9. PLATES
    (pp. None)
  10. CHAPTER FOUR Aping About in the Forest
    (pp. 51-68)

    Eating, much like breathing and going to the bathroom, comes naturally and often without too much thought. In the industrialized world, we tend to specialize on a core subset of preferred food items, relative to a much broader range of available cuisine. Much of what we eat involves fermented and microbially charged products such as bread, cheese, yogurt, cured meats, and even the coffee beans that we grind up for a daily cup of joe. These and other food preferences derive primarily from what we grew up with and learned to eat as children and adolescents. As the proud father...

  11. CHAPTER FIVE A First-Rate Molecule
    (pp. 69-87)

    Alcohol is a popular molecule in many human societies. We drink either alone or together in a wide range of circumstances: at home, in restaurants and bars, at parties, and sometimes in religious ceremonies. The amounts of booze used for all of these purposes are huge. The alcoholic beverage industry in the United States produces billions of liters of beer, wine, and spirits annually. (Ethanol production for varied industrial processes and for transportation fuel is even greater.) Equally of interest are the remarkable patterns of cultural variability in behavioral and social responses to alcohol as recorded by anthropologists over the...

  12. CHAPTER SIX Alcoholics Aren’t Anonymous
    (pp. 88-114)

    Alcoholism is a widespread, long-term, and highly damaging disease. Millions of people worldwide suffer directly from its consequences, and the indirect effects on friends, family and, in many cases, unrelated individuals are equally tragic. Although many people drink regularly with no adverse consequences, a substantial fraction will experience negative effects with varying levels of impact to themselves and others. These drinkers, and indeed many of those classified clinically as alcoholics, are often well-known socially as heavy consumers of alcohol. Others drink secretly, although family members and close friends are often aware of the problem. As a consequence, most alcoholics are...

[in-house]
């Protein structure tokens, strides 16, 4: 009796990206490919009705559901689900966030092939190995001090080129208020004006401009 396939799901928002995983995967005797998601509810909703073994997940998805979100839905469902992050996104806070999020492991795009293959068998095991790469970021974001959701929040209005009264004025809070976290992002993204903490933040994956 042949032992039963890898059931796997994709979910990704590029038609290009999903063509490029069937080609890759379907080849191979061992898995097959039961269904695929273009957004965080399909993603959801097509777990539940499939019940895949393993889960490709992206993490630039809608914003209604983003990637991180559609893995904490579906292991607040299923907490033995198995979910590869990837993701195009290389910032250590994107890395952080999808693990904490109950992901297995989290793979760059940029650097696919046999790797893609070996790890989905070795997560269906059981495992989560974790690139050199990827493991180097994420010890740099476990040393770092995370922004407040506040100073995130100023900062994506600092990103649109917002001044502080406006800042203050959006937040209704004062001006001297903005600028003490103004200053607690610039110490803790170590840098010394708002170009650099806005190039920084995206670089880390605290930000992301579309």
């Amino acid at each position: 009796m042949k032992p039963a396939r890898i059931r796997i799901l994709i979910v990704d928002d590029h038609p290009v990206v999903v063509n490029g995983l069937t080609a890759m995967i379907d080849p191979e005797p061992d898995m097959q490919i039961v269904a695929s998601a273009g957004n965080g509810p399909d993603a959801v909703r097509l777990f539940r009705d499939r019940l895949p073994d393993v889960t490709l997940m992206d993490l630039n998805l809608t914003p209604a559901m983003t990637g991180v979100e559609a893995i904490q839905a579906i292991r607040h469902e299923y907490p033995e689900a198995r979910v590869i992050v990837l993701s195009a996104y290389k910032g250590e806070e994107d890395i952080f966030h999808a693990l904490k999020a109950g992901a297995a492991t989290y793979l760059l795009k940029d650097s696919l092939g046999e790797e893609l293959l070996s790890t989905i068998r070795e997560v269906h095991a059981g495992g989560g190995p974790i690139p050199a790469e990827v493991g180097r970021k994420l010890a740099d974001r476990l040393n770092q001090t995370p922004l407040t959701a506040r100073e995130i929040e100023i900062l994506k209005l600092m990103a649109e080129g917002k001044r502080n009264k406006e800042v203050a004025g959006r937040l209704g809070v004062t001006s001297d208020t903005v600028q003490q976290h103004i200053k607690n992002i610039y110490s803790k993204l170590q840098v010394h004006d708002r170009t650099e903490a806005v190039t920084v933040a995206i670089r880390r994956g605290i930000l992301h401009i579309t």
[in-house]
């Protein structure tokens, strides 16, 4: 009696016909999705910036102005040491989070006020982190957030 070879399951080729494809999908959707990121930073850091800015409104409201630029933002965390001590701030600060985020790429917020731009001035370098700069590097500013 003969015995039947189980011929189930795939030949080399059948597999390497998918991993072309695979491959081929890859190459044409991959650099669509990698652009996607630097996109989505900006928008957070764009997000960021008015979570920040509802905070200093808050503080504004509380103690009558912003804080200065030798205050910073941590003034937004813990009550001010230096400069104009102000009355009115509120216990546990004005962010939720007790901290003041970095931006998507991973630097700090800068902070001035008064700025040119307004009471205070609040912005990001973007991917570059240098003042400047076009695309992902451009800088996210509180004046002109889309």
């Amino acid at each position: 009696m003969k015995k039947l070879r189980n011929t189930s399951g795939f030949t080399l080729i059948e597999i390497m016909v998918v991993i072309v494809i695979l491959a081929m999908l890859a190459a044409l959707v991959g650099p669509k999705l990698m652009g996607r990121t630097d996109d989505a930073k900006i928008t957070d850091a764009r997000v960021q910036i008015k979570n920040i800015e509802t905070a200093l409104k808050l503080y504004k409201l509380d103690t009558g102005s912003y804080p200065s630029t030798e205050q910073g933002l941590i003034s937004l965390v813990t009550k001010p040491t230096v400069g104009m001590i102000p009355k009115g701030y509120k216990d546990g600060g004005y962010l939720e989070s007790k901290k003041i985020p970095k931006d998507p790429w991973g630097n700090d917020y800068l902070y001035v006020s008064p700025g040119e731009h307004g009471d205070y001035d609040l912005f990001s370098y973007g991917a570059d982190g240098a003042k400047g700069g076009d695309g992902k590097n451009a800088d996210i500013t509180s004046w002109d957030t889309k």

13. CHAPTER SEVEN Winos in the Mist
    (pp. 115-136)

    The drunken monkey hypothesis proposes that our contemporary responses to alcohol, both positive and negative, are in part inherited from our primate ancestors. In science, as distinct from many other philosophical and cultural enterprises, the ultimate test for any given claim about reality is falsifiability. Data can be systematically collected in the real world to test the likelihood that any hypothesis posed a priori is, in fact, wrong. In this chapter, I discuss future research directions that can test some of the key ideas and predictions presented throughout this book. In the wild, what are typical fruit-alcohol concentrations? To what...

  14. Postscript
    (pp. 137-140)

    Drink in hand on Barro Colorado Island (and in emulation of the bonobo portrayed in plate 12), I contemplate our conflicted relationship with alcohol. On the one hand, drinking can positively enhance many aspects of our social and personal lives. Alcohol can also result in substantial health benefits when consumed in moderation. On the other hand, excessive drinking ruins lives over the long run, including those of the alcoholic and her or his family members, along with the innumerable victims of drunk driving and other senseless acts committed while under the influence. In his comical yet insightful statement, Henny Youngman...

  15. SOURCES AND RECOMMENDED READING
    (pp. 141-148)
  16. INDEX
    (pp. 149-154)